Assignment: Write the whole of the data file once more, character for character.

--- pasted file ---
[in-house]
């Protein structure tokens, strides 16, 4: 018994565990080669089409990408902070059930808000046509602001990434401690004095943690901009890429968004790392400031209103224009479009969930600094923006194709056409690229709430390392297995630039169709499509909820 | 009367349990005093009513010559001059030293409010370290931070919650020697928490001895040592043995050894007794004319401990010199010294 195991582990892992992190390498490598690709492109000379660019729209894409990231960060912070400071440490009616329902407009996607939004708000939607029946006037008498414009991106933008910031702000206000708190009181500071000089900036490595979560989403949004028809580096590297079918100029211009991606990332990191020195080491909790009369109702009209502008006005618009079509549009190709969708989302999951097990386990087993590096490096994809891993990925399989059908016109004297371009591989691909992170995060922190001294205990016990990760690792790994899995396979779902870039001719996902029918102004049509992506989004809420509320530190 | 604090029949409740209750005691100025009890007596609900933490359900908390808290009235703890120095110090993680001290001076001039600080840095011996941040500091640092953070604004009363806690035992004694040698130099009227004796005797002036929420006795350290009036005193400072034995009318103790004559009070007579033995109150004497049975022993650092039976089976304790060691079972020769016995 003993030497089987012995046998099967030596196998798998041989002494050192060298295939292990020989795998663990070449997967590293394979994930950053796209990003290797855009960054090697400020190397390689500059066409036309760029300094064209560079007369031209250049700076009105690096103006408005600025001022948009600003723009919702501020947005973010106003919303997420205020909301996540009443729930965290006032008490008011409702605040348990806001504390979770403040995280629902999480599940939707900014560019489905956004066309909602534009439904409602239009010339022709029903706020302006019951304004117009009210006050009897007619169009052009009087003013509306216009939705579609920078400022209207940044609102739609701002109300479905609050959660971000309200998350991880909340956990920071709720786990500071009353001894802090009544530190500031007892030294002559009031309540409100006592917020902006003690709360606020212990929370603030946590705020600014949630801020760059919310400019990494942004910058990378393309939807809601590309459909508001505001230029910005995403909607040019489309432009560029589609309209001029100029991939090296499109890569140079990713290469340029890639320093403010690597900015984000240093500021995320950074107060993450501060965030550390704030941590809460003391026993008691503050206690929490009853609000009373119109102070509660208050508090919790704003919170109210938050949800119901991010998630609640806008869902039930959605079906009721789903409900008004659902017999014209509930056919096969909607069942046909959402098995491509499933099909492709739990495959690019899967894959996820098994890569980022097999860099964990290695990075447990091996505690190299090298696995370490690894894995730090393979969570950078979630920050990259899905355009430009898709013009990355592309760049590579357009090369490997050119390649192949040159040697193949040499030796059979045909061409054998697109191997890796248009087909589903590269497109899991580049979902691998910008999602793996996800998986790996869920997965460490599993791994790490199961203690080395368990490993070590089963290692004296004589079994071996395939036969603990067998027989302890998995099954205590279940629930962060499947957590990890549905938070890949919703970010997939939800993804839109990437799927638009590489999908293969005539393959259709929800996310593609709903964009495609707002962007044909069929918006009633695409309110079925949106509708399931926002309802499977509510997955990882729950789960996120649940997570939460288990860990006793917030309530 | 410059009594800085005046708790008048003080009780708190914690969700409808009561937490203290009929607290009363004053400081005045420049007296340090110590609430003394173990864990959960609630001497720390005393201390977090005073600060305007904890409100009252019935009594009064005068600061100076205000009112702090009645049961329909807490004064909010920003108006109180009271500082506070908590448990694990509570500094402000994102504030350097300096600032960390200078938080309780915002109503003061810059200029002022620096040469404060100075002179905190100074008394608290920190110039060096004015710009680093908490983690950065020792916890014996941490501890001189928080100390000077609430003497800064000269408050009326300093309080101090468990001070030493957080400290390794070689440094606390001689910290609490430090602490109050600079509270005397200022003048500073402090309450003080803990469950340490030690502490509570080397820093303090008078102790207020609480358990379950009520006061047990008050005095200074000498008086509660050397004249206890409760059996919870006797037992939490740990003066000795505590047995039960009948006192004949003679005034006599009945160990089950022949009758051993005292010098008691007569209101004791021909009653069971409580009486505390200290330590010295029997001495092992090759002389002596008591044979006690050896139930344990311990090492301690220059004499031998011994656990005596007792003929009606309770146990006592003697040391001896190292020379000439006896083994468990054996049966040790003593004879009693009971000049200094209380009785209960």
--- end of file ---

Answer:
[in-house]
């Protein structure tokens, strides 16, 4: 018994565990080669089409990408902070059930808000046509602001990434401690004095943690901009890429968004790392400031209103224009479009969930600094923006194709056409690229709430390392297995630039169709499509909820 | 009367349990005093009513010559001059030293409010370290931070919650020697928490001895040592043995050894007794004319401990010199010294 195991582990892992992190390498490598690709492109000379660019729209894409990231960060912070400071440490009616329902407009996607939004708000939607029946006037008498414009991106933008910031702000206000708190009181500071000089900036490595979560989403949004028809580096590297079918100029211009991606990332990191020195080491909790009369109702009209502008006005618009079509549009190709969708989302999951097990386990087993590096490096994809891993990925399989059908016109004297371009591989691909992170995060922190001294205990016990990760690792790994899995396979779902870039001719996902029918102004049509992506989004809420509320530190 | 604090029949409740209750005691100025009890007596609900933490359900908390808290009235703890120095110090993680001290001076001039600080840095011996941040500091640092953070604004009363806690035992004694040698130099009227004796005797002036929420006795350290009036005193400072034995009318103790004559009070007579033995109150004497049975022993650092039976089976304790060691079972020769016995 003993030497089987012995046998099967030596196998798998041989002494050192060298295939292990020989795998663990070449997967590293394979994930950053796209990003290797855009960054090697400020190397390689500059066409036309760029300094064209560079007369031209250049700076009105690096103006408005600025001022948009600003723009919702501020947005973010106003919303997420205020909301996540009443729930965290006032008490008011409702605040348990806001504390979770403040995280629902999480599940939707900014560019489905956004066309909602534009439904409602239009010339022709029903706020302006019951304004117009009210006050009897007619169009052009009087003013509306216009939705579609920078400022209207940044609102739609701002109300479905609050959660971000309200998350991880909340956990920071709720786990500071009353001894802090009544530190500031007892030294002559009031309540409100006592917020902006003690709360606020212990929370603030946590705020600014949630801020760059919310400019990494942004910058990378393309939807809601590309459909508001505001230029910005995403909607040019489309432009560029589609309209001029100029991939090296499109890569140079990713290469340029890639320093403010690597900015984000240093500021995320950074107060993450501060965030550390704030941590809460003391026993008691503050206690929490009853609000009373119109102070509660208050508090919790704003919170109210938050949800119901991010998630609640806008869902039930959605079906009721789903409900008004659902017999014209509930056919096969909607069942046909959402098995491509499933099909492709739990495959690019899967894959996820098994890569980022097999860099964990290695990075447990091996505690190299090298696995370490690894894995730090393979969570950078979630920050990259899905355009430009898709013009990355592309760049590579357009090369490997050119390649192949040159040697193949040499030796059979045909061409054998697109191997890796248009087909589903590269497109899991580049979902691998910008999602793996996800998986790996869920997965460490599993791994790490199961203690080395368990490993070590089963290692004296004589079994071996395939036969603990067998027989302890998995099954205590279940629930962060499947957590990890549905938070890949919703970010997939939800993804839109990437799927638009590489999908293969005539393959259709929800996310593609709903964009495609707002962007044909069929918006009633695409309110079925949106509708399931926002309802499977509510997955990882729950789960996120649940997570939460288990860990006793917030309530 | 410059009594800085005046708790008048003080009780708190914690969700409808009561937490203290009929607290009363004053400081005045420049007296340090110590609430003394173990864990959960609630001497720390005393201390977090005073600060305007904890409100009252019935009594009064005068600061100076205000009112702090009645049961329909807490004064909010920003108006109180009271500082506070908590448990694990509570500094402000994102504030350097300096600032960390200078938080309780915002109503003061810059200029002022620096040469404060100075002179905190100074008394608290920190110039060096004015710009680093908490983690950065020792916890014996941490501890001189928080100390000077609430003497800064000269408050009326300093309080101090468990001070030493957080400290390794070689440094606390001689910290609490430090602490109050600079509270005397200022003048500073402090309450003080803990469950340490030690502490509570080397820093303090008078102790207020609480358990379950009520006061047990008050005095200074000498008086509660050397004249206890409760059996919870006797037992939490740990003066000795505590047995039960009948006192004949003679005034006599009945160990089950022949009758051993005292010098008691007569209101004791021909009653069971409580009486505390200290330590010295029997001495092992090759002389002596008591044979006690050896139930344990311990090492301690220059004499031998011994656990005596007792003929009606309770146990006592003697040391001896190292020379000439006896083994468990054996049966040790003593004879009693009971000049200094209380009785209960």